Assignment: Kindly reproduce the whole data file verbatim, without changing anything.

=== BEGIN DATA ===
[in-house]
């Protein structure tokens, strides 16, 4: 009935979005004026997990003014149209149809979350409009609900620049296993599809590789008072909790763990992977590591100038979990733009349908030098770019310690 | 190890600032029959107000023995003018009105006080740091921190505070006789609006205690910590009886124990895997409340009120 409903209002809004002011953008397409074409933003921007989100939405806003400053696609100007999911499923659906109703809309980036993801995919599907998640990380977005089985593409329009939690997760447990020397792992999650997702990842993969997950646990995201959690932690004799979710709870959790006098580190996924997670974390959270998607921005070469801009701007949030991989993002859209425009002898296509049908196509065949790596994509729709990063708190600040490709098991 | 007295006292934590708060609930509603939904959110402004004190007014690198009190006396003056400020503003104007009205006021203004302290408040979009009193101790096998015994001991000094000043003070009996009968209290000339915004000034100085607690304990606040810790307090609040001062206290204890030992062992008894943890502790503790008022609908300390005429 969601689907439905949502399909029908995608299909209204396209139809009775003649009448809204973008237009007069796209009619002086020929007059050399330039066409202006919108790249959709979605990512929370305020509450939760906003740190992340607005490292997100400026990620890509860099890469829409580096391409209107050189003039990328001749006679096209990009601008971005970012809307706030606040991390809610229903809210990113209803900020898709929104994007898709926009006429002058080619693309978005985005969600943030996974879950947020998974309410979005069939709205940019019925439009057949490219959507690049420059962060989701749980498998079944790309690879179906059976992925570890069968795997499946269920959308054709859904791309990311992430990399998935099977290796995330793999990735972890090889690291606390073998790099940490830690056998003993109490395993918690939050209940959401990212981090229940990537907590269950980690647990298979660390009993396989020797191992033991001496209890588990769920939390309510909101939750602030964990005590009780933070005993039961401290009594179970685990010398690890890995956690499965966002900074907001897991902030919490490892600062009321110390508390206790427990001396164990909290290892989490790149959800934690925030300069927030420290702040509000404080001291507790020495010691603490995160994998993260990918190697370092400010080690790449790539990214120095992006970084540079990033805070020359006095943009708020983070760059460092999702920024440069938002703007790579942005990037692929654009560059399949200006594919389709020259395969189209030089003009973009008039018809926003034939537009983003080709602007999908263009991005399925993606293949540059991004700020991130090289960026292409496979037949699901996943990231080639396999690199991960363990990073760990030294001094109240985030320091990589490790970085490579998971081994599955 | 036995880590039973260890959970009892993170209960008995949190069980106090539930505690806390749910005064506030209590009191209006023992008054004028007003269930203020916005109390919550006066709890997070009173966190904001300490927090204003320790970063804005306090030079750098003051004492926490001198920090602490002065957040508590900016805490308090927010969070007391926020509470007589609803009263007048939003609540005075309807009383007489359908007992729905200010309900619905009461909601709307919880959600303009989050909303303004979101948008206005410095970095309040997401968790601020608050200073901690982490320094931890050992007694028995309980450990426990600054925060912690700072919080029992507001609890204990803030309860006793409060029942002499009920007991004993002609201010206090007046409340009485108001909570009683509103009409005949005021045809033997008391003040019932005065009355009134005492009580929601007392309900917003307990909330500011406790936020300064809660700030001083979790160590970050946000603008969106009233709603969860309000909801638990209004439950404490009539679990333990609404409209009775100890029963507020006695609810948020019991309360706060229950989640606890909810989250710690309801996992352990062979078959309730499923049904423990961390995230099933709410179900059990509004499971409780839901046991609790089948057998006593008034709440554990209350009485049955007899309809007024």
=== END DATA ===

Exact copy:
[in-house]
């Protein structure tokens, strides 16, 4: 009935979005004026997990003014149209149809979350409009609900620049296993599809590789008072909790763990992977590591100038979990733009349908030098770019310690 | 190890600032029959107000023995003018009105006080740091921190505070006789609006205690910590009886124990895997409340009120 409903209002809004002011953008397409074409933003921007989100939405806003400053696609100007999911499923659906109703809309980036993801995919599907998640990380977005089985593409329009939690997760447990020397792992999650997702990842993969997950646990995201959690932690004799979710709870959790006098580190996924997670974390959270998607921005070469801009701007949030991989993002859209425009002898296509049908196509065949790596994509729709990063708190600040490709098991 | 007295006292934590708060609930509603939904959110402004004190007014690198009190006396003056400020503003104007009205006021203004302290408040979009009193101790096998015994001991000094000043003070009996009968209290000339915004000034100085607690304990606040810790307090609040001062206290204890030992062992008894943890502790503790008022609908300390005429 969601689907439905949502399909029908995608299909209204396209139809009775003649009448809204973008237009007069796209009619002086020929007059050399330039066409202006919108790249959709979605990512929370305020509450939760906003740190992340607005490292997100400026990620890509860099890469829409580096391409209107050189003039990328001749006679096209990009601008971005970012809307706030606040991390809610229903809210990113209803900020898709929104994007898709926009006429002058080619693309978005985005969600943030996974879950947020998974309410979005069939709205940019019925439009057949490219959507690049420059962060989701749980498998079944790309690879179906059976992925570890069968795997499946269920959308054709859904791309990311992430990399998935099977290796995330793999990735972890090889690291606390073998790099940490830690056998003993109490395993918690939050209940959401990212981090229940990537907590269950980690647990298979660390009993396989020797191992033991001496209890588990769920939390309510909101939750602030964990005590009780933070005993039961401290009594179970685990010398690890890995956690499965966002900074907001897991902030919490490892600062009321110390508390206790427990001396164990909290290892989490790149959800934690925030300069927030420290702040509000404080001291507790020495010691603490995160994998993260990918190697370092400010080690790449790539990214120095992006970084540079990033805070020359006095943009708020983070760059460092999702920024440069938002703007790579942005990037692929654009560059399949200006594919389709020259395969189209030089003009973009008039018809926003034939537009983003080709602007999908263009991005399925993606293949540059991004700020991130090289960026292409496979037949699901996943990231080639396999690199991960363990990073760990030294001094109240985030320091990589490790970085490579998971081994599955 | 036995880590039973260890959970009892993170209960008995949190069980106090539930505690806390749910005064506030209590009191209006023992008054004028007003269930203020916005109390919550006066709890997070009173966190904001300490927090204003320790970063804005306090030079750098003051004492926490001198920090602490002065957040508590900016805490308090927010969070007391926020509470007589609803009263007048939003609540005075309807009383007489359908007992729905200010309900619905009461909601709307919880959600303009989050909303303004979101948008206005410095970095309040997401968790601020608050200073901690982490320094931890050992007694028995309980450990426990600054925060912690700072919080029992507001609890204990803030309860006793409060029942002499009920007991004993002609201010206090007046409340009485108001909570009683509103009409005949005021045809033997008391003040019932005065009355009134005492009580929601007392309900917003307990909330500011406790936020300064809660700030001083979790160590970050946000603008969106009233709603969860309000909801638990209004439950404490009539679990333990609404409209009775100890029963507020006695609810948020019991309360706060229950989640606890909810989250710690309801996992352990062979078959309730499923049904423990961390995230099933709410179900059990509004499971409780839901046991609790089948057998006593008034709440554990209350009485049955007899309809007024």